You might have already worked with a great lender when you were pre-approved for your loan. If you’d like to shop around now that you’re further down the funnel, it’s time to compare loan rates with a good idea of the total loan amount you need. 

Shop around and browse a loan marketplace to find the best rates. And, remember that there are different types of mortgage loans that you can apply for. FHA loans are better for those with bad credit, and USDA mortgage loans are ideal for those purchasing property in rural areas.

Mortgage Loan Application

Whew, you’re almost to the end! Now, it’s time to start the actual mortgage loan application. For this, you’ll need to provide proof of employment, at least two years’ worth of W-2s, other information regarding income and assets, and information regarding your current debts. 

All of that information is used to form a final loan estimate, which includes the loan terms and an estimate of your costs. In this estimate, you’ll be able to see what the closing costs will be along with the estimated taxes and interest rates for the entire length of your loan.

Loan Processing & Underwriting

Before the mortgage loan is finally approved and you close on the home, it’ll go through something called loan processing. During this stage, loan processors use all of the aforementioned information to prepare a loan package for an underwriter. This includes order a property title search, getting a property appraisal, and verifying documentation.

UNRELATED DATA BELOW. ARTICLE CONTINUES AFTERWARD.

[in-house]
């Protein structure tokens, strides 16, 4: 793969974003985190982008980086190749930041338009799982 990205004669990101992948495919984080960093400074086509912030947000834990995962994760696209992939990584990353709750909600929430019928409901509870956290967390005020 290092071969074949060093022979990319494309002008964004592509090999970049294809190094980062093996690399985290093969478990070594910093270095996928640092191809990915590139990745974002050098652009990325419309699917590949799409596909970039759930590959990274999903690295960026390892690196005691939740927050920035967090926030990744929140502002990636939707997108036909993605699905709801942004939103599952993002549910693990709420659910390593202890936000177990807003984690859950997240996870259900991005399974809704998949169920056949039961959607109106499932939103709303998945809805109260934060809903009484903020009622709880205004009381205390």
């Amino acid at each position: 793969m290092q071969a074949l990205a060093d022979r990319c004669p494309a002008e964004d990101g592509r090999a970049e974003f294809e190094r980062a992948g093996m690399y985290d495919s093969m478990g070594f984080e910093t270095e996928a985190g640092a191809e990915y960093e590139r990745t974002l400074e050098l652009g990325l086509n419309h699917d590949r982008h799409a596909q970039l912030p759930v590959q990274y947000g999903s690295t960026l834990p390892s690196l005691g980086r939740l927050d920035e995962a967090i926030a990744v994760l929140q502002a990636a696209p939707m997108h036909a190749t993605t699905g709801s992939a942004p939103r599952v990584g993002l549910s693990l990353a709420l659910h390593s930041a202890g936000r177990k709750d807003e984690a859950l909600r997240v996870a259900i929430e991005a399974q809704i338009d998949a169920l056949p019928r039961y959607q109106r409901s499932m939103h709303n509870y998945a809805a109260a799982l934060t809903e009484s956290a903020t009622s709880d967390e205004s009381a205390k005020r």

An underwriter will then come in and make the final decision. They’ll approve or deny the loan and then you’ll be oh-so-close to closing on your dream home.

Closing on Your Home

You made it! If the underwriter approves the loan, you’ll be ready for closing day. Documents are drawn up, printed, and sent to all parties. Pay special attention to the Closing Disclosure as it will confirm the costs you saw in the initial loan estimate.

You now have a three-day review period. You are entitled to a final walkthrough of the property 24 hours before the closing meeting to sign the papers. Assuming everything still looks good, all you have left to do is sign the papers and get the keys to your new home!

Starting the Mortgage Process with Float Credit

We just walked you through quite a bit. If you’re just getting started thinking about applying for a mortgage loan, you might feel overwhelmed. It’s okay; take a deep breath and relax.

The easiest way to start is to start small. Download Float Credit to begin monitoring your credit score. We’ll send you updates every two weeks along with helpful tips and tricks to guide you along your financial journey. Improving your credit score is a key first step towards applying for a mortgage loan. And, once you’re ready to search for a loan, simply head on over to our loan marketplace.

About the Author – ELIZABETH THORN

After receiving a degree in film from UCLA, Elizabeth left Los Angeles to travel the world and focus on storytelling and content creation. She has since worked as a freelancer and staff writer for publications in Europe, Asia, and North America, namely in the areas of travel, tech, finance, and business.